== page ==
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Optimal Terminology

Optimal Terminology for services that incorporate horses to benefit people.

A two-year process among leaders in equine-assisted services has resulted in consensus for terminology across the field. This consensus document recommends optimal uniform terminology for naming and describing diverse services in the United States that incorporate horses to benefit people.

Equine-Assisted Services

Equine-assisted services (EAS) is recommended as an optimal unifying term to refer to multiple services in which professionals incorporate horses and other equines to benefit people.

Therapy

Related to the broad area of therapy, licensed therapy professionals may incorporate horses in six distinct therapies: counseling, occupational therapy, physical therapy, psychotherapy, recreational and speech-language pathology. These licensed therapy professionals work within the scope of practice of their particular discipline.

Learning

Related to the broad area of learning, specially trained or certified professionals may incorporate horses in three distinct non-therapy services: equine-assisted learning in education, equine-assisted learning in organizations, and equine-assisted learning in personal development. 

Horsemanship

Related to the broad area of horsemanship, equine professionals may offer four distinct non-therapy services that are adapted from traditional equine disciplines of horseback riding, driving, and vaulting. These include adaptive equestrian sport, adaptive riding or therapeutic riding, driving, and interactive vaulting. Equine professionals with specialized training or certifications provide these services to individuals and groups with diverse needs.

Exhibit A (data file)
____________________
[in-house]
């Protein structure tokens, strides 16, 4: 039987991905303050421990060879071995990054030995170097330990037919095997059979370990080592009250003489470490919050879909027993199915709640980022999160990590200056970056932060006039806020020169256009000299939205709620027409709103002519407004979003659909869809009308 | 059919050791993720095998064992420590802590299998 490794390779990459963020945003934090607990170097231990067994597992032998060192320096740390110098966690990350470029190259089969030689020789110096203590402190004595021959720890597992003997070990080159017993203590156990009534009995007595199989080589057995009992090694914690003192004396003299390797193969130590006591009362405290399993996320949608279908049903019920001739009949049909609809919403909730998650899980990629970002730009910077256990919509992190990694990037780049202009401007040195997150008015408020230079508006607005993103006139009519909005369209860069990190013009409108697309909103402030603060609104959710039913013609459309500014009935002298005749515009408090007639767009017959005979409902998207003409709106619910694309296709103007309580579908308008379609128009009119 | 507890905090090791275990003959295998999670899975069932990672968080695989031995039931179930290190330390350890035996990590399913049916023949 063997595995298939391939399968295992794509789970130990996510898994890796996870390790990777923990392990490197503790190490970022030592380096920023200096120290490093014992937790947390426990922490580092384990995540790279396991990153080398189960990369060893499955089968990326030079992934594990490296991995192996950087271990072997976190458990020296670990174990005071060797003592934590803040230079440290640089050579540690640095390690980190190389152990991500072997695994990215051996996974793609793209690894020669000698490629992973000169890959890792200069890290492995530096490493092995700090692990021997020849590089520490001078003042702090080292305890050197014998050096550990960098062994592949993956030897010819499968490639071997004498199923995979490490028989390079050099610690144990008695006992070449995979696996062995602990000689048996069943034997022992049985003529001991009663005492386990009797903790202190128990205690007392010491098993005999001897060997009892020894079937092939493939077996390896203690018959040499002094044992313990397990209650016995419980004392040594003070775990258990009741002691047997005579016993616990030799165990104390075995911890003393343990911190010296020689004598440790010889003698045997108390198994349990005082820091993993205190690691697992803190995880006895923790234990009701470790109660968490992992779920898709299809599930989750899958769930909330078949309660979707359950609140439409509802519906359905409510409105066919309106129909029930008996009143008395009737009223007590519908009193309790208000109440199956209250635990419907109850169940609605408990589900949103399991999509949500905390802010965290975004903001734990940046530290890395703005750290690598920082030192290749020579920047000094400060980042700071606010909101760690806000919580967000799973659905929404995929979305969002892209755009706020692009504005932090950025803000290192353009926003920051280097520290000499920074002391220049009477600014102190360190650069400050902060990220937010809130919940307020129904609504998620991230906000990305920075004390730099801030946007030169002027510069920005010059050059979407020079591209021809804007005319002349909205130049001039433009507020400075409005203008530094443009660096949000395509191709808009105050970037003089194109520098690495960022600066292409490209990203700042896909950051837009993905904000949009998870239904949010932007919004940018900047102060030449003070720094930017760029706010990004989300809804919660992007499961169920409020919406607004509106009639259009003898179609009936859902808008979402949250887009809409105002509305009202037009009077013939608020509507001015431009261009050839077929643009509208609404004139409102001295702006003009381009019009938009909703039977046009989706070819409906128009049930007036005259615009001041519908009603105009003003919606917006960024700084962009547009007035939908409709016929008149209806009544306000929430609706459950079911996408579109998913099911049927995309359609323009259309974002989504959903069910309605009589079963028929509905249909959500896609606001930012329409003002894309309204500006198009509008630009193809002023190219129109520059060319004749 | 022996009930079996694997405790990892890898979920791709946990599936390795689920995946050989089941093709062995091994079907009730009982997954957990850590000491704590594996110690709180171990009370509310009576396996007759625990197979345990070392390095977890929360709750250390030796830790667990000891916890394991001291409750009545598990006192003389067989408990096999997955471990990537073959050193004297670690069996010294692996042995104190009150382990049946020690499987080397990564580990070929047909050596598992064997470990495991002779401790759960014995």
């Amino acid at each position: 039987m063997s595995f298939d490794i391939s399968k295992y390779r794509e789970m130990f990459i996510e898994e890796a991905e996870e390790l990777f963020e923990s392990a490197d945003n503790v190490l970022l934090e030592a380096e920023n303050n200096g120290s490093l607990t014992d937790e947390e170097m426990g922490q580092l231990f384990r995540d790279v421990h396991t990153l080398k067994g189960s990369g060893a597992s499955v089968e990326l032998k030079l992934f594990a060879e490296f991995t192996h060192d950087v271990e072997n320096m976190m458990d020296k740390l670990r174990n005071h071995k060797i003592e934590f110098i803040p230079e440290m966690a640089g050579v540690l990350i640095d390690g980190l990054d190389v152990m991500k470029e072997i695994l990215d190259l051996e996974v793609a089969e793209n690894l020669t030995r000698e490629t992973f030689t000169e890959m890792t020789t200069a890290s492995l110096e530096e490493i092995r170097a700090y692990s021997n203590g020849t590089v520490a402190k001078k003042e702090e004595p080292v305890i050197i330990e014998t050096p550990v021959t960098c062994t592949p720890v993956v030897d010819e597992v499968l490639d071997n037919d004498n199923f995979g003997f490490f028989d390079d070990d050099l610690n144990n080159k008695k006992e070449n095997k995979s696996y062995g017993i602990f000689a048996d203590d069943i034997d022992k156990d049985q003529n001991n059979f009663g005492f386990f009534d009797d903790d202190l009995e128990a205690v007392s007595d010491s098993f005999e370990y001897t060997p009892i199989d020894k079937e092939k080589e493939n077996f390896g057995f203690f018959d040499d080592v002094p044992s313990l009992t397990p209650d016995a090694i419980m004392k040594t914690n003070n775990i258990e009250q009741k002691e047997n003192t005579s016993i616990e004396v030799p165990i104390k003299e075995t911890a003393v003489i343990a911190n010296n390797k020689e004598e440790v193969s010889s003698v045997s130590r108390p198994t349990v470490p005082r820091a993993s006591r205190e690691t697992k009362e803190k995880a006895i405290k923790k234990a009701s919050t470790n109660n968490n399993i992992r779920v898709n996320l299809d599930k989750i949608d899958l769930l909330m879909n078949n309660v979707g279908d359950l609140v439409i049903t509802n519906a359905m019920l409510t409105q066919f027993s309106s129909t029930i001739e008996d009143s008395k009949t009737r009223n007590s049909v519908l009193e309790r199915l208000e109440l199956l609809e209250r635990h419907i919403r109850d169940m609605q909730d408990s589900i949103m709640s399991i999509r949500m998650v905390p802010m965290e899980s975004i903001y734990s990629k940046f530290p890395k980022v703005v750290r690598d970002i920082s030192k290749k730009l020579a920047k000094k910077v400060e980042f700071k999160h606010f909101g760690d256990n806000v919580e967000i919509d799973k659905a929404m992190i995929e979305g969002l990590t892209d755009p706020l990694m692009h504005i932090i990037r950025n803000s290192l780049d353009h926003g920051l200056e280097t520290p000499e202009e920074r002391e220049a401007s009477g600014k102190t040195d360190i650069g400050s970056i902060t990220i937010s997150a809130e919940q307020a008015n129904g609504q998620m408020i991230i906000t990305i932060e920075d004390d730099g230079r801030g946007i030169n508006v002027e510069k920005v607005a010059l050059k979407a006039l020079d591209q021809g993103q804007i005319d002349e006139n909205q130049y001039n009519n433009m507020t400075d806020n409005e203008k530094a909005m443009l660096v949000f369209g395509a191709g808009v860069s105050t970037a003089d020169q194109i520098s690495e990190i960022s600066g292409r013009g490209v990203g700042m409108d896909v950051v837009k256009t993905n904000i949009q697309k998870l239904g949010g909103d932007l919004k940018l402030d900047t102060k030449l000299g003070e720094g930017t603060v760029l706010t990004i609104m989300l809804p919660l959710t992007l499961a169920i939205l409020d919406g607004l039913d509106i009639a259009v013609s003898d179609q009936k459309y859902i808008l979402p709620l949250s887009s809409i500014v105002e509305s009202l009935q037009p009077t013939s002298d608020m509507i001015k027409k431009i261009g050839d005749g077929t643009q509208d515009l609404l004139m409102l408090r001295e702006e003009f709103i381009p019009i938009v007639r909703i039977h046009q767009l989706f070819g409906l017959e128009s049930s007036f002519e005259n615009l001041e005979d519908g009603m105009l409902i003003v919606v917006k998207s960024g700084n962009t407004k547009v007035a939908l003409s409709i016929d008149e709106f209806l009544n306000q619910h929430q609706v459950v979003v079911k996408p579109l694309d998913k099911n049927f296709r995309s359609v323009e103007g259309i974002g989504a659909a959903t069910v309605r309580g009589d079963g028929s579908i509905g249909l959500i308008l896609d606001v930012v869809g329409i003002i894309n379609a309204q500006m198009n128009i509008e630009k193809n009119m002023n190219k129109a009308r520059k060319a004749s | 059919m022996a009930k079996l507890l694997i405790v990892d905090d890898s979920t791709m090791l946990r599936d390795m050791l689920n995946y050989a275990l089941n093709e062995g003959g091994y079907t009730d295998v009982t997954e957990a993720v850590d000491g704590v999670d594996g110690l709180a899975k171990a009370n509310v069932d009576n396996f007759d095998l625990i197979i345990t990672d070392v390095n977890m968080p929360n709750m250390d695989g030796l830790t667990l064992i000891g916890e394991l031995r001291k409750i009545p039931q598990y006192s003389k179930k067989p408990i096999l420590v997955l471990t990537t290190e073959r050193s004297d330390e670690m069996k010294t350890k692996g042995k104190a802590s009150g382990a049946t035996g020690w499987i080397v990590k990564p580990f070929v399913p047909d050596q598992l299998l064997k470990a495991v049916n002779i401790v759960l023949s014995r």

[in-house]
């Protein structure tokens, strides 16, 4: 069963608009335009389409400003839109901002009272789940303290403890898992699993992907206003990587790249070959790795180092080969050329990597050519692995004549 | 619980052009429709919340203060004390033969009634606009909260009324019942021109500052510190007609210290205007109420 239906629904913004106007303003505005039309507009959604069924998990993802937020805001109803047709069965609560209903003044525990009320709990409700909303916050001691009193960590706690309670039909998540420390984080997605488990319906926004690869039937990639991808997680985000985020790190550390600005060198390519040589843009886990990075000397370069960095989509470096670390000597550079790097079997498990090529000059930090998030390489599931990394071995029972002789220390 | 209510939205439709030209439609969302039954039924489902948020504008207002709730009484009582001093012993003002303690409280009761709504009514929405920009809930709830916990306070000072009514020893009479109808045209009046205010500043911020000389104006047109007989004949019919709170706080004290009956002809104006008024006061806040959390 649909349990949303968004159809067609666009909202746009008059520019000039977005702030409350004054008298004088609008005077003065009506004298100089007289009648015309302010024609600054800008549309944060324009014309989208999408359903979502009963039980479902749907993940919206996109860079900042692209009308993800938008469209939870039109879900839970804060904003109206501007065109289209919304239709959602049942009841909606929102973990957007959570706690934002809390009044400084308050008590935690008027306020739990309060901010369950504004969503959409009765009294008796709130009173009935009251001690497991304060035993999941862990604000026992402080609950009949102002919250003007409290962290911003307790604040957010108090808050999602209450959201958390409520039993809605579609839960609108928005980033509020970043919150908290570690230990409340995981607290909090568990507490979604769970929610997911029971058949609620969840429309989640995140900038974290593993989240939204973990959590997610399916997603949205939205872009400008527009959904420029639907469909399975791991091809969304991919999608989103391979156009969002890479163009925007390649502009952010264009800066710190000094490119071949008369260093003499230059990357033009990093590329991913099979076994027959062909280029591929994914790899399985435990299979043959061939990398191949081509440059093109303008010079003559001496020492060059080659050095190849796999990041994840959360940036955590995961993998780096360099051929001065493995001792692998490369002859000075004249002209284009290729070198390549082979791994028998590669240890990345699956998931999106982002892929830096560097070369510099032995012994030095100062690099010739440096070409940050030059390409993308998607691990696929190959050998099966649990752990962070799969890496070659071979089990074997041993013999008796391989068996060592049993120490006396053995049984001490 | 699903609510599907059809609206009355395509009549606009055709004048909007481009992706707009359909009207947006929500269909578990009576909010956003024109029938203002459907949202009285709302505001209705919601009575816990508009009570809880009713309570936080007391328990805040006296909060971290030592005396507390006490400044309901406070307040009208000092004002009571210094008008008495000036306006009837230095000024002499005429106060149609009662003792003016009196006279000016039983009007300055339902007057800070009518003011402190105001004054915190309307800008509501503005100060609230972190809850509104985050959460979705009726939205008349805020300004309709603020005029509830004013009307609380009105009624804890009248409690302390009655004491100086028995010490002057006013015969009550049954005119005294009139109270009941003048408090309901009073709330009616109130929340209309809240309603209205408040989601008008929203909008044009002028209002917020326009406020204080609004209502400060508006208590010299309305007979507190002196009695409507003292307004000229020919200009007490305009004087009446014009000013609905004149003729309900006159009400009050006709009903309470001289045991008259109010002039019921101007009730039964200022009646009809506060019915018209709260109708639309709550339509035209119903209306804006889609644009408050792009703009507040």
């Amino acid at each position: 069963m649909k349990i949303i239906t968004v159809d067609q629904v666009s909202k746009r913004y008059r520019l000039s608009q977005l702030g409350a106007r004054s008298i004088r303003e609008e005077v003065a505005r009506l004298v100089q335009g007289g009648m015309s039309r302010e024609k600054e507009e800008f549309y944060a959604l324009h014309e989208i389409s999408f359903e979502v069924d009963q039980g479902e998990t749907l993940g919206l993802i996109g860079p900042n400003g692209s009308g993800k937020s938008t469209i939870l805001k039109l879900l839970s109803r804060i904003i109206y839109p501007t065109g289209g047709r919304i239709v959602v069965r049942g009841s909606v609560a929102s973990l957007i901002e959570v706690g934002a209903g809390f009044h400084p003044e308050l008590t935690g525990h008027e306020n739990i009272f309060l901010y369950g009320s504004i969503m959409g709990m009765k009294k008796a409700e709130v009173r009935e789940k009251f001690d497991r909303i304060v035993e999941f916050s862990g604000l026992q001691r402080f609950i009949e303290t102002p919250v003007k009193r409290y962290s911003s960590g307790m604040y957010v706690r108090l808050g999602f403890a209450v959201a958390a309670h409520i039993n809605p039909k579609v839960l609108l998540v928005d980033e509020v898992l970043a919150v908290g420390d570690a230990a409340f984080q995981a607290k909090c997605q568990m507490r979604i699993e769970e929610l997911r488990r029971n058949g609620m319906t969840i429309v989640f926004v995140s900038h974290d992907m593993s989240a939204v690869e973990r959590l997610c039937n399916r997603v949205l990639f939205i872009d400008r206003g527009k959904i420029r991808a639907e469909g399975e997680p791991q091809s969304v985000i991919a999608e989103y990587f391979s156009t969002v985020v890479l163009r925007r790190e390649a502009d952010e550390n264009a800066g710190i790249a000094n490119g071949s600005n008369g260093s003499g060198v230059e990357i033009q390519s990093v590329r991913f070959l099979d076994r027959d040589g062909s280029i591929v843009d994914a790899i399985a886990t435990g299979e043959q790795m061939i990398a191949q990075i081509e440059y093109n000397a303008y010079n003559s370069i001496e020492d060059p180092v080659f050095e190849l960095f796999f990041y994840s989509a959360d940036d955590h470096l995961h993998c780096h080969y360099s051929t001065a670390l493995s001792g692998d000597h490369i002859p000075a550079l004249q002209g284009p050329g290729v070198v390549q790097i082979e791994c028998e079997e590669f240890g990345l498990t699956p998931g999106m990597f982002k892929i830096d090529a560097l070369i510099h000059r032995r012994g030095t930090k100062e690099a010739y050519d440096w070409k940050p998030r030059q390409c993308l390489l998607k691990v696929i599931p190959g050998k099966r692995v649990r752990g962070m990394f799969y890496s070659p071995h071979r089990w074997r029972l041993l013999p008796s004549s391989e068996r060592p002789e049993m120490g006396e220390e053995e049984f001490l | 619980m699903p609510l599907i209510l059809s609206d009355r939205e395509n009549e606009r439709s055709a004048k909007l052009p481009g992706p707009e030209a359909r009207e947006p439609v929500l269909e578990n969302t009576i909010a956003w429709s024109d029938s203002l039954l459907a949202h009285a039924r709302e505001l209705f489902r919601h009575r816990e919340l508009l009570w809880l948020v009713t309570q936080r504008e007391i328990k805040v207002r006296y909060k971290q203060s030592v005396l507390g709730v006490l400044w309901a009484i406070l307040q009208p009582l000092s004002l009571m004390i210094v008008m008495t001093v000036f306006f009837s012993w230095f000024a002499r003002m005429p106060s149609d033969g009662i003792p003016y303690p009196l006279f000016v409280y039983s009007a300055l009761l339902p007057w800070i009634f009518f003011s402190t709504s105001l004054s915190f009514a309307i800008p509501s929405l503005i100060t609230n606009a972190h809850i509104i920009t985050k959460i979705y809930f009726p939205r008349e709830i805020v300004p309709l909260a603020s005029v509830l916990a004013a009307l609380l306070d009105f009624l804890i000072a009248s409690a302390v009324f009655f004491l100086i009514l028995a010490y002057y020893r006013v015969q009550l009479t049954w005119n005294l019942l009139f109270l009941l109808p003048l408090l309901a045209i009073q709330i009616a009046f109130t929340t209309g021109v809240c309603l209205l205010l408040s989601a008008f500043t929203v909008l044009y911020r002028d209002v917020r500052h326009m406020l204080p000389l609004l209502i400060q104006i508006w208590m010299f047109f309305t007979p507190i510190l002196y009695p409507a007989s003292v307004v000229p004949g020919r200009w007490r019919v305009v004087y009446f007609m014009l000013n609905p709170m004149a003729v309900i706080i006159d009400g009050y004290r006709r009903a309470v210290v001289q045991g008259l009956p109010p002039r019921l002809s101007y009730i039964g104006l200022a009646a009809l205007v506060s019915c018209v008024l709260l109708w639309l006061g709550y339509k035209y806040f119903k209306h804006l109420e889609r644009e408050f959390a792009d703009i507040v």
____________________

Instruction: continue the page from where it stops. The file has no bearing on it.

History

The need for unifying terms in the industry was high as inconsistencies and disparities had been negatively impacting the industry by creating confusion  about the types of services being provided. A terminology workgroup and initiative were organized for the purpose of helping to guide the process of developing baseline terms and definitions for dissemination and education throughout the field.

“Paradigm, Practice, and Policy Advancing Integrative Health” has been published in The Journal of Alternative and Complementary Medicine. See it here.

Baseline Definitions Workgroup

Kathy Alm

CEO of Professional Association of Therapeutic Horsemanship International 

Debbie Anderson

PATH Intl. Certified Therapeutic Riding Instructor, equine-assisted learning, Strides to Success, Certified Equine Interaction Professional-Education, Equine Experiential Education Corporate Trainer, HorseWork Master Trainer

Joann Benjamin

Physical therapist, American Hippotherapy Association, Inc., hippotherapy clinical specialist, Hippotherapy Clinical Specialist(R) 

Michele Kane

Master’s in clinical mental health, veteran, PATH Intl. Certified Therapeutic Riding Instructor, Equine Specialist in Mental Health and Learning

Lissa Pohl

University of Kentucky Master’s in Community and Leadership Development, Equine Experiential Education Association  Master Trainer

Lynn Thomas

Licensed Clinical Social Worker, Founder/CEO of Arenas for Change (ARCH), President of Horses for Mental Health, and founder/former CEO of Eagala.

Wendy Wood

PhD, Occupational Therapist Registered/Licensed, Fellow of the American Occupational Therapy Association,, Professor of Equine Sciences and Occupational Therapy, Director of Research, Temple Grandin Equine Center, Colorado State University

We were a riding center that had been PATH Intl. compliant for nine years. Last year we became a Premier Accredited Center. One of the advantages is the recognition in our community of the high standards of PATH Intl.

Bobbie Abell
Premier Accredited Center Member

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